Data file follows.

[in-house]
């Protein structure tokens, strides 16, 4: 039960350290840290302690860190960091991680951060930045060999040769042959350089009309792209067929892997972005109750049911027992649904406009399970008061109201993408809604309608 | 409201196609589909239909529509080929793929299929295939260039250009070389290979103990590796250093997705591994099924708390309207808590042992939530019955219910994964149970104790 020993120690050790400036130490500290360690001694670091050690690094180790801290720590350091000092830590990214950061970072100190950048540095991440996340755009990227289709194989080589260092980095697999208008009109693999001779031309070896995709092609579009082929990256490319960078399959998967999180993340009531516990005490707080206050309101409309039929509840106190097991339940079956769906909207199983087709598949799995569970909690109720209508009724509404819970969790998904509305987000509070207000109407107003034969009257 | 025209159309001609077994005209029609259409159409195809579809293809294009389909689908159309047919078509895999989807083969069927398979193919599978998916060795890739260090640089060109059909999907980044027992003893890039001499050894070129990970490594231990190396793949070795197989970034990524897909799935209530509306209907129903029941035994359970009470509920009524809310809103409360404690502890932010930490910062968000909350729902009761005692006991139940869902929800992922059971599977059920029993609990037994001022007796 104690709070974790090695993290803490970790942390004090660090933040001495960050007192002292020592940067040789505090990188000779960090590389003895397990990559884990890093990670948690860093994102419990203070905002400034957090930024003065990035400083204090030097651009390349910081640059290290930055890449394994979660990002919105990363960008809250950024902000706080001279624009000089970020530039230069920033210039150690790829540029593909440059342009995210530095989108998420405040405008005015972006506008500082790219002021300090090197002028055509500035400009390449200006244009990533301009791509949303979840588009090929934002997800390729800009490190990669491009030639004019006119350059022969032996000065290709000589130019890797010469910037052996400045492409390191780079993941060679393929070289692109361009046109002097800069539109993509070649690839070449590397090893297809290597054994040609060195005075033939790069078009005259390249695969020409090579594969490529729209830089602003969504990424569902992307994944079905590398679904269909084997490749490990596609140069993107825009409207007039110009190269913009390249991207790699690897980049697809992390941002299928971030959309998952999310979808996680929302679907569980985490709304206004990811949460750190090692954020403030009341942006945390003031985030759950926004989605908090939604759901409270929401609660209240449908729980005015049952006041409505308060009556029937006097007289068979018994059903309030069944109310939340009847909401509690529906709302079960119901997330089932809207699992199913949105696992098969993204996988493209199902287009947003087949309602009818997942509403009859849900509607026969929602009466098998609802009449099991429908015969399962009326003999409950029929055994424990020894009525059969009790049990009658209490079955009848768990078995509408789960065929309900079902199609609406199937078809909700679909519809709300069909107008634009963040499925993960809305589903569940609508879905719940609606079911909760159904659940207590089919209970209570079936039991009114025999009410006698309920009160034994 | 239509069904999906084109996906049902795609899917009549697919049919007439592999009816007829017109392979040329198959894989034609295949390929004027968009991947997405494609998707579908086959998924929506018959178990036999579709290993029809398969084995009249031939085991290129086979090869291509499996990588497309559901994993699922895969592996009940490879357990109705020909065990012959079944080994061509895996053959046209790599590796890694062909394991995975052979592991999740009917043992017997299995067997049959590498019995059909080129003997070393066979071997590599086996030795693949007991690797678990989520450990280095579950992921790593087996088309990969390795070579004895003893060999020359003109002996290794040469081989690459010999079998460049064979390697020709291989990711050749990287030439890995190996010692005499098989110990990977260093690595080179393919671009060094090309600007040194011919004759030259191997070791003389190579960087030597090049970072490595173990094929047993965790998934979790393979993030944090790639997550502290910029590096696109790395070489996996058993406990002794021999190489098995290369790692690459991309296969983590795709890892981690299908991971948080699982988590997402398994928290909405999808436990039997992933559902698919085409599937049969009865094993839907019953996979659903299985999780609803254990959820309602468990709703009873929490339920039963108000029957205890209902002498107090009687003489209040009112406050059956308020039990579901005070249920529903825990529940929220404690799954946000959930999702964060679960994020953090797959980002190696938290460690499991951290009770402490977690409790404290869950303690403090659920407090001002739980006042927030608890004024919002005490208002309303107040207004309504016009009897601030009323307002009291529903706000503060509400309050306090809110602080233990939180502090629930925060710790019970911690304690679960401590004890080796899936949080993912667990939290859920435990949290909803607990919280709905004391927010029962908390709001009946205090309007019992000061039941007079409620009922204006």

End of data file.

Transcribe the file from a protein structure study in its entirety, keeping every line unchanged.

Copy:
[in-house]
């Protein structure tokens, strides 16, 4: 039960350290840290302690860190960091991680951060930045060999040769042959350089009309792209067929892997972005109750049911027992649904406009399970008061109201993408809604309608 | 409201196609589909239909529509080929793929299929295939260039250009070389290979103990590796250093997705591994099924708390309207808590042992939530019955219910994964149970104790 020993120690050790400036130490500290360690001694670091050690690094180790801290720590350091000092830590990214950061970072100190950048540095991440996340755009990227289709194989080589260092980095697999208008009109693999001779031309070896995709092609579009082929990256490319960078399959998967999180993340009531516990005490707080206050309101409309039929509840106190097991339940079956769906909207199983087709598949799995569970909690109720209508009724509404819970969790998904509305987000509070207000109407107003034969009257 | 025209159309001609077994005209029609259409159409195809579809293809294009389909689908159309047919078509895999989807083969069927398979193919599978998916060795890739260090640089060109059909999907980044027992003893890039001499050894070129990970490594231990190396793949070795197989970034990524897909799935209530509306209907129903029941035994359970009470509920009524809310809103409360404690502890932010930490910062968000909350729902009761005692006991139940869902929800992922059971599977059920029993609990037994001022007796 104690709070974790090695993290803490970790942390004090660090933040001495960050007192002292020592940067040789505090990188000779960090590389003895397990990559884990890093990670948690860093994102419990203070905002400034957090930024003065990035400083204090030097651009390349910081640059290290930055890449394994979660990002919105990363960008809250950024902000706080001279624009000089970020530039230069920033210039150690790829540029593909440059342009995210530095989108998420405040405008005015972006506008500082790219002021300090090197002028055509500035400009390449200006244009990533301009791509949303979840588009090929934002997800390729800009490190990669491009030639004019006119350059022969032996000065290709000589130019890797010469910037052996400045492409390191780079993941060679393929070289692109361009046109002097800069539109993509070649690839070449590397090893297809290597054994040609060195005075033939790069078009005259390249695969020409090579594969490529729209830089602003969504990424569902992307994944079905590398679904269909084997490749490990596609140069993107825009409207007039110009190269913009390249991207790699690897980049697809992390941002299928971030959309998952999310979808996680929302679907569980985490709304206004990811949460750190090692954020403030009341942006945390003031985030759950926004989605908090939604759901409270929401609660209240449908729980005015049952006041409505308060009556029937006097007289068979018994059903309030069944109310939340009847909401509690529906709302079960119901997330089932809207699992199913949105696992098969993204996988493209199902287009947003087949309602009818997942509403009859849900509607026969929602009466098998609802009449099991429908015969399962009326003999409950029929055994424990020894009525059969009790049990009658209490079955009848768990078995509408789960065929309900079902199609609406199937078809909700679909519809709300069909107008634009963040499925993960809305589903569940609508879905719940609606079911909760159904659940207590089919209970209570079936039991009114025999009410006698309920009160034994 | 239509069904999906084109996906049902795609899917009549697919049919007439592999009816007829017109392979040329198959894989034609295949390929004027968009991947997405494609998707579908086959998924929506018959178990036999579709290993029809398969084995009249031939085991290129086979090869291509499996990588497309559901994993699922895969592996009940490879357990109705020909065990012959079944080994061509895996053959046209790599590796890694062909394991995975052979592991999740009917043992017997299995067997049959590498019995059909080129003997070393066979071997590599086996030795693949007991690797678990989520450990280095579950992921790593087996088309990969390795070579004895003893060999020359003109002996290794040469081989690459010999079998460049064979390697020709291989990711050749990287030439890995190996010692005499098989110990990977260093690595080179393919671009060094090309600007040194011919004759030259191997070791003389190579960087030597090049970072490595173990094929047993965790998934979790393979993030944090790639997550502290910029590096696109790395070489996996058993406990002794021999190489098995290369790692690459991309296969983590795709890892981690299908991971948080699982988590997402398994928290909405999808436990039997992933559902698919085409599937049969009865094993839907019953996979659903299985999780609803254990959820309602468990709703009873929490339920039963108000029957205890209902002498107090009687003489209040009112406050059956308020039990579901005070249920529903825990529940929220404690799954946000959930999702964060679960994020953090797959980002190696938290460690499991951290009770402490977690409790404290869950303690403090659920407090001002739980006042927030608890004024919002005490208002309303107040207004309504016009009897601030009323307002009291529903706000503060509400309050306090809110602080233990939180502090629930925060710790019970911690304690679960401590004890080796899936949080993912667990939290859920435990949290909803607990919280709905004391927010029962908390709001009946205090309007019992000061039941007079409620009922204006």